Deconstructing Lawrence’s Struggle Series: Panel 5

Struggle_Panel 5

Jacob Lawrence, Struggle … From the History of the American People, no. 5: We have no property! We have no wives! No children! We have no city! No country!– Petition of Many Slaves, 1773, 1955. Egg tempera on hardboard, 12 x 16 in. Private Collection of Harvey and Harvey-Ann Ross. © 2015 The Jacob and Gwendolyn Knight Lawrence Foundation, Seattle / Artists Rights Society (ARS), New York

This spring, former Phillips curator Beth Turner taught an undergraduate practicum at the University of Virginia focusing on Jacob Lawrence’s Struggle series. In this multi-part blog series, responses from Turner’s students in reference to individual works from the series will be posted each week. Read the introductory post here.

We have no property! We have no wives! No children! We have no city! No country! —Petition of Many Slaves, 1773

The struggle here is related to a slave revolt. The gold-colored mountain or wall in the center is representative of the impenetrable American government that refused to listen to the slaves’ petitions for a better, free life. Lawrence composed this panel to emphasize hardship, but still an unwavering courage to continue fighting.

One of the slaves who participated in a petition for emancipation in 1773 was Felix Holbrook. Holbrook was living in Boston and was a neutralist. This caption is a quote in a letter that Holbrook wrote to the provincial legislature of Massachusetts. He wrote the letter on behalf of his fellow slaves with the intention of finally gaining freedom. The letter was one in a series of four petitions. Holbrook narrates a life of hardship in his petition that compliments Lawrence’s ability to capture the fed-up, but forever brave sentiment of Felix’s letter.

Amy Woo

Letters for Freedom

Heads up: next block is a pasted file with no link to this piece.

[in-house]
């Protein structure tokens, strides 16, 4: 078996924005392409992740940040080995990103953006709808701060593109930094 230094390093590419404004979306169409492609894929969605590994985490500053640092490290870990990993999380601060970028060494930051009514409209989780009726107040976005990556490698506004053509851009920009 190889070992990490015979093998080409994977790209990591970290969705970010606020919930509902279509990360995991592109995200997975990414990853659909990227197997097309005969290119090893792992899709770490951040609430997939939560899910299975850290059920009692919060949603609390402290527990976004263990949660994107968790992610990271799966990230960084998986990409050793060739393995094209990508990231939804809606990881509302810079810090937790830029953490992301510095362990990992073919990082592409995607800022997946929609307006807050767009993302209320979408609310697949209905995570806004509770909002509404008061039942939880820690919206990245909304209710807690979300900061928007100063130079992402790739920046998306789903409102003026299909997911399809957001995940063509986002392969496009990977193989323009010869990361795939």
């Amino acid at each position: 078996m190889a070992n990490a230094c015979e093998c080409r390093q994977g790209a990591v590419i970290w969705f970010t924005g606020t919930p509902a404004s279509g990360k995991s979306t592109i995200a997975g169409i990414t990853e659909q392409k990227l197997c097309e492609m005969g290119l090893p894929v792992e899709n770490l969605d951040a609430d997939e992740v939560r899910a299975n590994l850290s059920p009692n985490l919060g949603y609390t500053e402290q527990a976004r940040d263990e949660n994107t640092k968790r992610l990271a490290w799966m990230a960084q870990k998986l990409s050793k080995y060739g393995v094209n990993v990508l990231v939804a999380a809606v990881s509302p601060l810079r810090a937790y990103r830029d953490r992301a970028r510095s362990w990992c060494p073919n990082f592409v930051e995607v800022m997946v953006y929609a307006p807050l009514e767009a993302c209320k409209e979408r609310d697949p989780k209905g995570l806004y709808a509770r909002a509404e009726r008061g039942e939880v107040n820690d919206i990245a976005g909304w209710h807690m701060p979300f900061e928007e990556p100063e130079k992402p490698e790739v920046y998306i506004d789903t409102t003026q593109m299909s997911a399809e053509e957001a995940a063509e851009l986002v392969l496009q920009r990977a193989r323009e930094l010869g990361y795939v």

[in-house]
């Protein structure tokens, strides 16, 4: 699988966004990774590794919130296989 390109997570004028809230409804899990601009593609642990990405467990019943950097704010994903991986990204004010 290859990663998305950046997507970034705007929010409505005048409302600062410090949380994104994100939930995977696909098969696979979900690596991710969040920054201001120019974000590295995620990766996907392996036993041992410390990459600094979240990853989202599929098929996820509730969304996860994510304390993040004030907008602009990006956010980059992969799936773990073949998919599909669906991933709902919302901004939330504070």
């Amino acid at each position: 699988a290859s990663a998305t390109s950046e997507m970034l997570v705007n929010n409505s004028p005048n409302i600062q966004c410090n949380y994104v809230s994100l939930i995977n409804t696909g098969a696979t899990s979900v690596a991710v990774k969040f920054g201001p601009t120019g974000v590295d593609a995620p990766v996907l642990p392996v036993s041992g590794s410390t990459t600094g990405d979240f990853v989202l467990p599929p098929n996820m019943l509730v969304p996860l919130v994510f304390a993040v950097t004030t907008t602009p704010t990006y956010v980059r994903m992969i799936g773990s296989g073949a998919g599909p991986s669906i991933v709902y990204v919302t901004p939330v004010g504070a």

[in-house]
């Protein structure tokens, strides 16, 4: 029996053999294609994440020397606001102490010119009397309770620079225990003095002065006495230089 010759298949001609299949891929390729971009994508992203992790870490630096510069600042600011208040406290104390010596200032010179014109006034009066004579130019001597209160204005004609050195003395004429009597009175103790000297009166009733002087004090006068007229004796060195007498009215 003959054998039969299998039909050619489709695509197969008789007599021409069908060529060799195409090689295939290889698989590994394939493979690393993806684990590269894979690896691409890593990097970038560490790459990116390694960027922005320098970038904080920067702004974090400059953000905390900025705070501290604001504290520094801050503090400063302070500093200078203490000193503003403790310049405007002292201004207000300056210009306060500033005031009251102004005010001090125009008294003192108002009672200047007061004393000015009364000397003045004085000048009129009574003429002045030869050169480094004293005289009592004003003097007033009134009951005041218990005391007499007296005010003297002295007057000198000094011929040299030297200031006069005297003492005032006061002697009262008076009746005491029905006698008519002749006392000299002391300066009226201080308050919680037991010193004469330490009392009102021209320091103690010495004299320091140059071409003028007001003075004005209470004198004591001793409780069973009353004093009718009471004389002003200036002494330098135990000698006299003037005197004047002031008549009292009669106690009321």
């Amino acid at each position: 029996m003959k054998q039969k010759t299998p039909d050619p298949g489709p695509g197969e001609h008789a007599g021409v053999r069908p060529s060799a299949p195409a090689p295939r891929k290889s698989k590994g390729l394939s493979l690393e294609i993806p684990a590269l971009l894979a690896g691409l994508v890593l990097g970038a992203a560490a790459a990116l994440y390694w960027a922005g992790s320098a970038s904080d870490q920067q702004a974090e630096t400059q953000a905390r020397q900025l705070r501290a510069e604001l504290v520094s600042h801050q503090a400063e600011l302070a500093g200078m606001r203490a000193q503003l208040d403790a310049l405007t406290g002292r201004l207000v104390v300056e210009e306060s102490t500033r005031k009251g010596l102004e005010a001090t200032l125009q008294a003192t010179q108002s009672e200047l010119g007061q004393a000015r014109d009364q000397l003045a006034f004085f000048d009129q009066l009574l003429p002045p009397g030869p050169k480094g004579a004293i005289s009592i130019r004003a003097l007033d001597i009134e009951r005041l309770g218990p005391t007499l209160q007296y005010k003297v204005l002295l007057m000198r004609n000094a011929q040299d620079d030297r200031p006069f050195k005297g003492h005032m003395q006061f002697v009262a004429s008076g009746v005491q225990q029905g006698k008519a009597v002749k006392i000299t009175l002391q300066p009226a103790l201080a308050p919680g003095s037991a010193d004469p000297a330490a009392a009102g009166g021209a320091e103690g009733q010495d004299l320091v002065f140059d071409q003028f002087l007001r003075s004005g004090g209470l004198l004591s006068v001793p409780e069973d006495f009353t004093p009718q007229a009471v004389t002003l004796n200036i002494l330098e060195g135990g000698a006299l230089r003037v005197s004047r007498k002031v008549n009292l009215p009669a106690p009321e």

no 5_struggle series

Jacob Lawrence, Struggle … From the History of the American People, no. 5: We have no property! We have no wives! No children! We have no city! No country!– Petition of Many Slaves, 1773, 1955. Egg tempera on hardboard, 12 x 16 in. Private Collection of Harvey and Harvey-Ann Ross. © 2015 The Jacob and Gwendolyn Knight Lawrence Foundation, Seattle / Artists Rights Society (ARS), New York

Welcome, February; welcome, Black History Month! Alongside The Civil Rights Movement icons like Dr. Martin Luther King, Jr., Rosa Parks, and Malcolm X, I would like to honor a black artist who was a powerful voice for the African-American community, Jacob Lawrence. Currently on display in the museum is Lawrence’s Struggle series, a collection of panels narrating important and tumultuous scenes from American history. Though each panel is moving in its own way, my favorite from the series is number 5 (1955), captioned, “We have no property! We have no wives! No children! We have no city! No country! –Petition of many slaves, 1773.”

The way Lawrence was able to evoke such pain and heartache in this painting is astonishing. Noting the protruding ribs, tired eyes, and massive shackles of the slaves in the work, I feel as though the detail in the panel is what truly makes the narrative. The gold-colored mountain or wall in the center could be representative of the impenetrable American government that refused to listen to the slaves’ petitions for a better, free life. I am simply intrigued at how Lawrence composed this panel in a way that emphasizes hardship, but still an unwavering courage to continue fighting.

After a bit of research, I discovered this caption was a quote in a letter written from a slave named Felix Holbrook to the provincial legislature of Massachusetts. Felix was a neutralist during the Revolutionary War, meaning he did not support the Patriots or Loyalists, but he was an advocate for black liberty. He wrote the letter on behalf of his fellow slaves with the intention of finally gaining freedom. The letter was actually one of four in a series of petitions (1773-77) from a group of slaves in the Boston province.

The artist was able to flawlessly capture the fed-up, but forever brave sentiment of Felix’s letter into this beautiful panel. For this great contribution to art history, Jacob Lawrence, I thank you.

Aysia Woods, Marketing Intern